• Non-Recurring Expenses are single, one-time charges connected to unusual events, intended to provide a company’s investors with greater insight into operations. Some companies may skirt the line of propriety and legality by making these “extraordinary” expenses a standard part of their yearly budget, then claim they overdid it and return part or all of the charges to income once at their convenience.
  • “Other” Expenses and Income is a broad, bland, and infinitely exploitable category where companies can conceal expenses by offsetting them against income from (for example) the sale of equipment.

Pension Plans

While employees may enjoy having a benefit plan to build a retirement nest egg, companies can also manipulate pension plans to boost earnings by lowering the plan’s reported expenses. The scheme here is to report the investment gains generated by the plan’s assets as revenue.

Keeping Your Books Compliant, Not Cooked

Keeping corporate fraud and other creative accounting problems at bay can be challenging, especially if your current business processes are too opaque and labor-intensive for you to spot the warning signs.

Choosing to invest in a comprehensive procurement solution like PLANERGY can help. Connecting procurement to accounting and centralizing the capture, organization, and analysis of all financial data makes it a lot easier to spot potential problems before they become catastrophes.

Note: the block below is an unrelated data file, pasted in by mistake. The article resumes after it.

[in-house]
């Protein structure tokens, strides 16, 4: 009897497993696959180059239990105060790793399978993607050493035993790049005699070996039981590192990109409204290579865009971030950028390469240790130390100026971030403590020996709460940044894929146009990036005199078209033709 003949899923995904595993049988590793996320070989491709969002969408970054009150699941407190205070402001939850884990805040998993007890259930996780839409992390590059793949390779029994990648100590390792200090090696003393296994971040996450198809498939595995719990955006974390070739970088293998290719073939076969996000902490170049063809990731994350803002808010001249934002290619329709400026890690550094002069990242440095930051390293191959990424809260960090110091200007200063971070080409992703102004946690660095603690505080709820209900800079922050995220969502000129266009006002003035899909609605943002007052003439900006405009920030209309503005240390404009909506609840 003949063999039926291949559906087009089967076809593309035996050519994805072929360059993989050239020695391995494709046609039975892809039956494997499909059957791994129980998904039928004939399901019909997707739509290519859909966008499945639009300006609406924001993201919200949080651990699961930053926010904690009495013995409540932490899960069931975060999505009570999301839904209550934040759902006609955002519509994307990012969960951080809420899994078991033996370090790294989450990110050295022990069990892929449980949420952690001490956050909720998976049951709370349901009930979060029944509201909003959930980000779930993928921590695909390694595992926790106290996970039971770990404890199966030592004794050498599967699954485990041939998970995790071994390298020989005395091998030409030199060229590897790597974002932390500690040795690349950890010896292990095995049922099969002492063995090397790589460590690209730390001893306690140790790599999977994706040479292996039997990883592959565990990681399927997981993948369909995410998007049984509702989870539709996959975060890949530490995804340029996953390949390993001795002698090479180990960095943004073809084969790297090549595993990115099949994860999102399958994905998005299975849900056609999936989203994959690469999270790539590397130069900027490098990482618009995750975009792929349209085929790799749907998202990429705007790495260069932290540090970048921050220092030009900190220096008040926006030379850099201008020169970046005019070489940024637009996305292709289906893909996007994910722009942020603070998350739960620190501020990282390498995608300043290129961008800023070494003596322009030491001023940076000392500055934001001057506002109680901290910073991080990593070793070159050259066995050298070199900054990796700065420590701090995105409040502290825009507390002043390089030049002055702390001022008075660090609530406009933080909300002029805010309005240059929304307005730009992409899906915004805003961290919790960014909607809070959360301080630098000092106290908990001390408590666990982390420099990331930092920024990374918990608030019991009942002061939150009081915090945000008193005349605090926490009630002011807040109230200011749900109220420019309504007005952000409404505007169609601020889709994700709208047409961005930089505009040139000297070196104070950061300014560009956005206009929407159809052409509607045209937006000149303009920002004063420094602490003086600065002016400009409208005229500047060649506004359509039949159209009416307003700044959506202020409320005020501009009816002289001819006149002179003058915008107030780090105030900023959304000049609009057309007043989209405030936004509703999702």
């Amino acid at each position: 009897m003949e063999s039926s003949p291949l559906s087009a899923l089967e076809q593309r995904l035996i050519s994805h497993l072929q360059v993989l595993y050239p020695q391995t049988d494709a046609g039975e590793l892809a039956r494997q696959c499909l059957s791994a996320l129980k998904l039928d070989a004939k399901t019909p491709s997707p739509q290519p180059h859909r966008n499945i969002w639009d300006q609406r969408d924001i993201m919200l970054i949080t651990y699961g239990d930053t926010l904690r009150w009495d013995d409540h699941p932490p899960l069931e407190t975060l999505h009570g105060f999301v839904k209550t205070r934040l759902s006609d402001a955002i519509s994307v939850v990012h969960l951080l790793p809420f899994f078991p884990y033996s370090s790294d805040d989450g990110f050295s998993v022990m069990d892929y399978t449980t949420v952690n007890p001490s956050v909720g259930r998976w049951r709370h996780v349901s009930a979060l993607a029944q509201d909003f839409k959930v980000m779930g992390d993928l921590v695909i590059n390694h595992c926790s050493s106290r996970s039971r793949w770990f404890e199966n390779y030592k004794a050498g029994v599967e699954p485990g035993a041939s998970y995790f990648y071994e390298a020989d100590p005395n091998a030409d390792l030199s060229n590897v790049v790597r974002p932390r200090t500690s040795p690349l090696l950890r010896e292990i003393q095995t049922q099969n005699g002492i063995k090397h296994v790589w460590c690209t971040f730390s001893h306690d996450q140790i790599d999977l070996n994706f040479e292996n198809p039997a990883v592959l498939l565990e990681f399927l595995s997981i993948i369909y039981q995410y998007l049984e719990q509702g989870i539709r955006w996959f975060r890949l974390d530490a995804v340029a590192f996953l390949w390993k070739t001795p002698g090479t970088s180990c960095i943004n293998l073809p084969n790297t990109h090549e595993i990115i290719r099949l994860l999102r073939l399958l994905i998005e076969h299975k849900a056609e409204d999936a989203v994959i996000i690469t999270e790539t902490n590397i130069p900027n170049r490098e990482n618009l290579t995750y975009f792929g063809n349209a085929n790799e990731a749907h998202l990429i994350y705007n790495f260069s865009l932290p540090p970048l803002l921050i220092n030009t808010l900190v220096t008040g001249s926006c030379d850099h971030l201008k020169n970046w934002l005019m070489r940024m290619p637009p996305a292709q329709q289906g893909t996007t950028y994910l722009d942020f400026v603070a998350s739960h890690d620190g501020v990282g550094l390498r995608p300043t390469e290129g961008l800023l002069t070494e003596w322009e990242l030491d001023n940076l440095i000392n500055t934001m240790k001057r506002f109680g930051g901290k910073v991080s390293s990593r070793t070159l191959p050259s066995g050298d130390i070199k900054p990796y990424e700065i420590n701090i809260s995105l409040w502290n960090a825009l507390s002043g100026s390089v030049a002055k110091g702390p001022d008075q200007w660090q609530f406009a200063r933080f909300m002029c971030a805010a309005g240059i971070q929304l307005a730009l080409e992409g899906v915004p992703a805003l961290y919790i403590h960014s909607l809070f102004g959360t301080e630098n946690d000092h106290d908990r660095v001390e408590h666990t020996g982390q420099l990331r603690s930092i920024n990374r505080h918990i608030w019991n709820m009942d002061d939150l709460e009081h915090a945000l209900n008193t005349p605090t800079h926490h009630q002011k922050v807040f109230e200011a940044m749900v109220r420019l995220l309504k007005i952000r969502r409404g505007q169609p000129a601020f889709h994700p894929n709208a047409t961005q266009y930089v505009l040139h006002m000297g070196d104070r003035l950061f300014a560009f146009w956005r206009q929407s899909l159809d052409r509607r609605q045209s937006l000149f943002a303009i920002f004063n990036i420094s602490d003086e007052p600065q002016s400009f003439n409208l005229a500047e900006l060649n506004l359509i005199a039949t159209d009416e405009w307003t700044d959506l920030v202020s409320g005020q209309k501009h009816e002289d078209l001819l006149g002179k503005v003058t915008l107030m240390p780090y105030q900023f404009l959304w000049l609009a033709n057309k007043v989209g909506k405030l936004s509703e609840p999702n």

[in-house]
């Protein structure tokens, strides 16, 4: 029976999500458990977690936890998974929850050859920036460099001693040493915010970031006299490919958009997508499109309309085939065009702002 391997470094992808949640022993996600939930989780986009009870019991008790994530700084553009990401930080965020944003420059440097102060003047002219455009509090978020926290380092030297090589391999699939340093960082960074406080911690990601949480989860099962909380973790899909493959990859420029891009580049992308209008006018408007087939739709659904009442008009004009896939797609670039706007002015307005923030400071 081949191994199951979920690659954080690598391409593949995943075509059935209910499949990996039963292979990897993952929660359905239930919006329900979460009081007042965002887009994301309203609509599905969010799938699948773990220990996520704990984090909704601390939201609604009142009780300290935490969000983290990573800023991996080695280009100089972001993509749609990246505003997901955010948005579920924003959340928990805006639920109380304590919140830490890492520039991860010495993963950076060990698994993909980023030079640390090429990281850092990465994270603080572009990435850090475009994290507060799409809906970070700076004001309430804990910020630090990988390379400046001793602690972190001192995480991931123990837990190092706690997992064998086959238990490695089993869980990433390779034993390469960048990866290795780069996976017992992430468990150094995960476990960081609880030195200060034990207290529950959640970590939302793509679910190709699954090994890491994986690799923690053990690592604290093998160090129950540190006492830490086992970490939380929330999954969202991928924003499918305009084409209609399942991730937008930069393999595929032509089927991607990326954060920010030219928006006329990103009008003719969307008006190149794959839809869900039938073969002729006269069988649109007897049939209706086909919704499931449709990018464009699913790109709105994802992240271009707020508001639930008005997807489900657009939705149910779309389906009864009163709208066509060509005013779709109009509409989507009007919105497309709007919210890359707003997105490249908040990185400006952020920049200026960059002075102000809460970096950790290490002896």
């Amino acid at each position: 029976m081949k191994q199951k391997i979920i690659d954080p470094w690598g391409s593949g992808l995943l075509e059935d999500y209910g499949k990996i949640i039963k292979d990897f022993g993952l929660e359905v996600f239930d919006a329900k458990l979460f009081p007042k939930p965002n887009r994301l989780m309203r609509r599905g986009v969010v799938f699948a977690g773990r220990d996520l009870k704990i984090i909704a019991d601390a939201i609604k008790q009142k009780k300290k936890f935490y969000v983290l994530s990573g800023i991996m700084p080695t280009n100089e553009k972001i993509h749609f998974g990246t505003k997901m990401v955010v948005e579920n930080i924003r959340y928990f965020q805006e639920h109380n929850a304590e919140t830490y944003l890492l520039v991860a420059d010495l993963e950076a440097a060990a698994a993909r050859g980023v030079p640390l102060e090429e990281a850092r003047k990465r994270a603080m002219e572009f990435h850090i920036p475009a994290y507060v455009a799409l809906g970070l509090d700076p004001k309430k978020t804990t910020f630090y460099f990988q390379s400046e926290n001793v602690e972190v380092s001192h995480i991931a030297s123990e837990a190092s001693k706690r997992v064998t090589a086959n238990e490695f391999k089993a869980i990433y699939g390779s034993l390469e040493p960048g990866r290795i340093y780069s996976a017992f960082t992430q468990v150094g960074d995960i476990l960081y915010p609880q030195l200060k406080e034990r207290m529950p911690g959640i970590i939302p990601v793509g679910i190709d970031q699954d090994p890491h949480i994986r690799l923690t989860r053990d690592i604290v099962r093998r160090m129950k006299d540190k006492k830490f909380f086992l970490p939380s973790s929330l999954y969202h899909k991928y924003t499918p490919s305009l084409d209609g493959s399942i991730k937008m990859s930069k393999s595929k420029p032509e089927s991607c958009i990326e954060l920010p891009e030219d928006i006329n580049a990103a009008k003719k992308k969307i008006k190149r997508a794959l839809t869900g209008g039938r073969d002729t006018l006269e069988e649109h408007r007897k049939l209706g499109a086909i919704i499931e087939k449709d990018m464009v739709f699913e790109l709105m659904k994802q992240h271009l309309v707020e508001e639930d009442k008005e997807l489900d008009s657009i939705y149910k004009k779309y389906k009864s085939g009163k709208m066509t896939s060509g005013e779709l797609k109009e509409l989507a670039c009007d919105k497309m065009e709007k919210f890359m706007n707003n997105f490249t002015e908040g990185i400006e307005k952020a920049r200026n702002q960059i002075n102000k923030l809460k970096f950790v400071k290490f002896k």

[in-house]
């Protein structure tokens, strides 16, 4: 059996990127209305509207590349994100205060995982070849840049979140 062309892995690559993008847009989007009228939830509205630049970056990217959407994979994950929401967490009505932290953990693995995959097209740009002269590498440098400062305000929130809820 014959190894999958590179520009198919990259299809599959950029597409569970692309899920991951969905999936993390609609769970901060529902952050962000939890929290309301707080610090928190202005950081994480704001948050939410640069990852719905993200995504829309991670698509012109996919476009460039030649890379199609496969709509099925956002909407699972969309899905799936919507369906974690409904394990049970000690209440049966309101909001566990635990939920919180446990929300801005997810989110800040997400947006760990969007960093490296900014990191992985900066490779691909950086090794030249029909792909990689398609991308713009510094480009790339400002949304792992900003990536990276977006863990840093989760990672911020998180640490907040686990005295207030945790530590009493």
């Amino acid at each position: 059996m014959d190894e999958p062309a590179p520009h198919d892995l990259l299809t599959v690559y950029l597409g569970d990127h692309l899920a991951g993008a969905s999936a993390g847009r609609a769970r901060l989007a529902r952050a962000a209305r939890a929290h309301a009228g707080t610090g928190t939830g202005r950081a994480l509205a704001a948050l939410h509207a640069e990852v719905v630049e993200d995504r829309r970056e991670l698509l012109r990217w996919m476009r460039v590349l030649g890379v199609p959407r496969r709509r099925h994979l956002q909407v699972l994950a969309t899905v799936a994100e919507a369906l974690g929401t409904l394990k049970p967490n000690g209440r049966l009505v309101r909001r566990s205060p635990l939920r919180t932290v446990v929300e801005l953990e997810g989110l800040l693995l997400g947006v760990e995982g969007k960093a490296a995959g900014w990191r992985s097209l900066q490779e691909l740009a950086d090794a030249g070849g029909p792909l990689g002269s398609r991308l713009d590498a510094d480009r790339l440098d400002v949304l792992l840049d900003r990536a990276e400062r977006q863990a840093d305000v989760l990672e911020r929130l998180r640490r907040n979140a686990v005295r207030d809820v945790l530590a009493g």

Using process automation and leveled access to data, you can create a closed datasphere where all purchases are routed through the system, all payments and expenses are recorded, tracked, and available to review from dashboards on demand, along with advanced financial reporting and analysis.

Audit trails are automatic, and built-in compliance measures like automatic three-way matching, leveled account access to critical accounting information, and advanced process management for approval workflows ensure that your financial records are complete and compliant.

A Recipe for Financial Compliance

Accurate and complete financial records aren’t just good business—they’re essential to your company’s ongoing health, reputation, profitability, and competitive performance. You can make sure your financial records are audit-ready by establishing rigorous review practices, monitoring your accounts regularly, and making automation and artificial intelligence part of your accounting software environment. With a little preparation, the right tech, and a commitment to integrity and honesty, you’ll be able to rest easy knowing your company’s books are anything but cooked.